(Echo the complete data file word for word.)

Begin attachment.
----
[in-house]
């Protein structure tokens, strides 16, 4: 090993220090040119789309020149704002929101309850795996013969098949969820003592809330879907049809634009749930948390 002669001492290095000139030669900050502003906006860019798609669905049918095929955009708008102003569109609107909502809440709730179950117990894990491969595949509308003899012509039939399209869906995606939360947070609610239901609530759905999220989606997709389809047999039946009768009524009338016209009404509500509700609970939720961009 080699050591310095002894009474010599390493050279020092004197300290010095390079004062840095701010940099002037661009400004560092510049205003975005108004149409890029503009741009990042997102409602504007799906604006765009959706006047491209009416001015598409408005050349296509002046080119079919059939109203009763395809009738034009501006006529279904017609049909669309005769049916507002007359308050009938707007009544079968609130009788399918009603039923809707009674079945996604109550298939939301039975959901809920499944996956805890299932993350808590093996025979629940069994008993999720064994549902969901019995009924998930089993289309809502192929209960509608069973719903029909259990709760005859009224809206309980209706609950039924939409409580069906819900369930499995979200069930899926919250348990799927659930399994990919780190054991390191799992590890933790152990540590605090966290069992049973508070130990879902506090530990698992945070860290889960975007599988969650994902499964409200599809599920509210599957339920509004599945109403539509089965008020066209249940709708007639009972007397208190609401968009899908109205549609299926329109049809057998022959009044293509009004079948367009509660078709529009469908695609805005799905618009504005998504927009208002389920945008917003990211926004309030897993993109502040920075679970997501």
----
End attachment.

[in-house]
């Protein structure tokens, strides 16, 4: 090993220090040119789309020149704002929101309850795996013969098949969820003592809330879907049809634009749930948390 002669001492290095000139030669900050502003906006860019798609669905049918095929955009708008102003569109609107909502809440709730179950117990894990491969595949509308003899012509039939399209869906995606939360947070609610239901609530759905999220989606997709389809047999039946009768009524009338016209009404509500509700609970939720961009 080699050591310095002894009474010599390493050279020092004197300290010095390079004062840095701010940099002037661009400004560092510049205003975005108004149409890029503009741009990042997102409602504007799906604006765009959706006047491209009416001015598409408005050349296509002046080119079919059939109203009763395809009738034009501006006529279904017609049909669309005769049916507002007359308050009938707007009544079968609130009788399918009603039923809707009674079945996604109550298939939301039975959901809920499944996956805890299932993350808590093996025979629940069994008993999720064994549902969901019995009924998930089993289309809502192929209960509608069973719903029909259990709760005859009224809206309980209706609950039924939409409580069906819900369930499995979200069930899926919250348990799927659930399994990919780190054991390191799992590890933790152990540590605090966290069992049973508070130990879902506090530990698992945070860290889960975007599988969650994902499964409200599809599920509210599957339920509004599945109403539509089965008020066209249940709708007639009972007397208190609401968009899908109205549609299926329109049809057998022959009044293509009004079948367009509660078709529009469908695609805005799905618009504005998504927009208002389920945008917003990211926004309030897993993109502040920075679970997501």